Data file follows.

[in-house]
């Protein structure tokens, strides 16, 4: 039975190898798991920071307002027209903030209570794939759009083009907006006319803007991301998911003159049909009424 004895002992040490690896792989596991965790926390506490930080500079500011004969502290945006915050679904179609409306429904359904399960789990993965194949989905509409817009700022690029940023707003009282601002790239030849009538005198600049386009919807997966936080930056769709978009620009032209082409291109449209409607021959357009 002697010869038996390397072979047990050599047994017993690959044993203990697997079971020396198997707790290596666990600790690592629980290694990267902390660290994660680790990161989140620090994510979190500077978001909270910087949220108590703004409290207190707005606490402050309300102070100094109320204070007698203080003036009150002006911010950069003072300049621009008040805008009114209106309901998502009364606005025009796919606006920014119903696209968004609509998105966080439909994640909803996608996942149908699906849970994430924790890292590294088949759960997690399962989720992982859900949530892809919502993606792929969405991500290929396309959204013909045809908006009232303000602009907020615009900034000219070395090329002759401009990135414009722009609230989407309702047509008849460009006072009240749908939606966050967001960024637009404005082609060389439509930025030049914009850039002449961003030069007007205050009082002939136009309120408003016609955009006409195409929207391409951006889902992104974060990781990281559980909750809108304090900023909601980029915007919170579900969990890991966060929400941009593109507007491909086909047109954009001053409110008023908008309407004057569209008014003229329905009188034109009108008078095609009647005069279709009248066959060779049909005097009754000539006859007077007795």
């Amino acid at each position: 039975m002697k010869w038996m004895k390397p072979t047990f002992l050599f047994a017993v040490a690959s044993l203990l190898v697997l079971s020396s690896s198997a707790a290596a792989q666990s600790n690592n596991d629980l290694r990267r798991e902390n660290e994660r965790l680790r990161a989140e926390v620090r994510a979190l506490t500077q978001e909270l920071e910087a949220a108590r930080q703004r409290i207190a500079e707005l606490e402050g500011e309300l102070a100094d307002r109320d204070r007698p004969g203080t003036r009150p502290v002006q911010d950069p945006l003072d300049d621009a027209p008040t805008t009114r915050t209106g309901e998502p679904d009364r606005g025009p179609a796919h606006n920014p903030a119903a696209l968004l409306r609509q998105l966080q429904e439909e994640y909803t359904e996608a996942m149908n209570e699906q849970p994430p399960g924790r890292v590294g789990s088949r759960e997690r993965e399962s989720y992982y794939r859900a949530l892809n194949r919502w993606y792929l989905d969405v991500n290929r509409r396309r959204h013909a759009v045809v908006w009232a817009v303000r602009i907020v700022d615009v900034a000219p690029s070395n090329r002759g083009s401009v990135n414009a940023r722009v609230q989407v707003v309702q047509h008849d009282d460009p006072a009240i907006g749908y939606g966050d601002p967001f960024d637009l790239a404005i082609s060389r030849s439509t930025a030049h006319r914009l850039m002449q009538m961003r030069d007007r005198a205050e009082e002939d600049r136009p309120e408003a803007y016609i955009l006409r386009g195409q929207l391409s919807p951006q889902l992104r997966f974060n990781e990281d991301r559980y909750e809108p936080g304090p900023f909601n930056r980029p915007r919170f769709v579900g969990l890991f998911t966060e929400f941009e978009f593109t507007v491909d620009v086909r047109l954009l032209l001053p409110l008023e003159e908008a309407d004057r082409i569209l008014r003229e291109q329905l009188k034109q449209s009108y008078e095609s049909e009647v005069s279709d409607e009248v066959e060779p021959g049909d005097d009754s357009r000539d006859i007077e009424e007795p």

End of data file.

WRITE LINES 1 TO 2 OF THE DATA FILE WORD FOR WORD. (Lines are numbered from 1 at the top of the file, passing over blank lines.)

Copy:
[in-house]
């Protein structure tokens, strides 16, 4: 039975190898798991920071307002027209903030209570794939759009083009907006006319803007991301998911003159049909009424 004895002992040490690896792989596991965790926390506490930080500079500011004969502290945006915050679904179609409306429904359904399960789990993965194949989905509409817009700022690029940023707003009282601002790239030849009538005198600049386009919807997966936080930056769709978009620009032209082409291109449209409607021959357009 002697010869038996390397072979047990050599047994017993690959044993203990697997079971020396198997707790290596666990600790690592629980290694990267902390660290994660680790990161989140620090994510979190500077978001909270910087949220108590703004409290207190707005606490402050309300102070100094109320204070007698203080003036009150002006911010950069003072300049621009008040805008009114209106309901998502009364606005025009796919606006920014119903696209968004609509998105966080439909994640909803996608996942149908699906849970994430924790890292590294088949759960997690399962989720992982859900949530892809919502993606792929969405991500290929396309959204013909045809908006009232303000602009907020615009900034000219070395090329002759401009990135414009722009609230989407309702047509008849460009006072009240749908939606966050967001960024637009404005082609060389439509930025030049914009850039002449961003030069007007205050009082002939136009309120408003016609955009006409195409929207391409951006889902992104974060990781990281559980909750809108304090900023909601980029915007919170579900969990890991966060929400941009593109507007491909086909047109954009001053409110008023908008309407004057569209008014003229329905009188034109009108008078095609009647005069279709009248066959060779049909005097009754000539006859007077007795």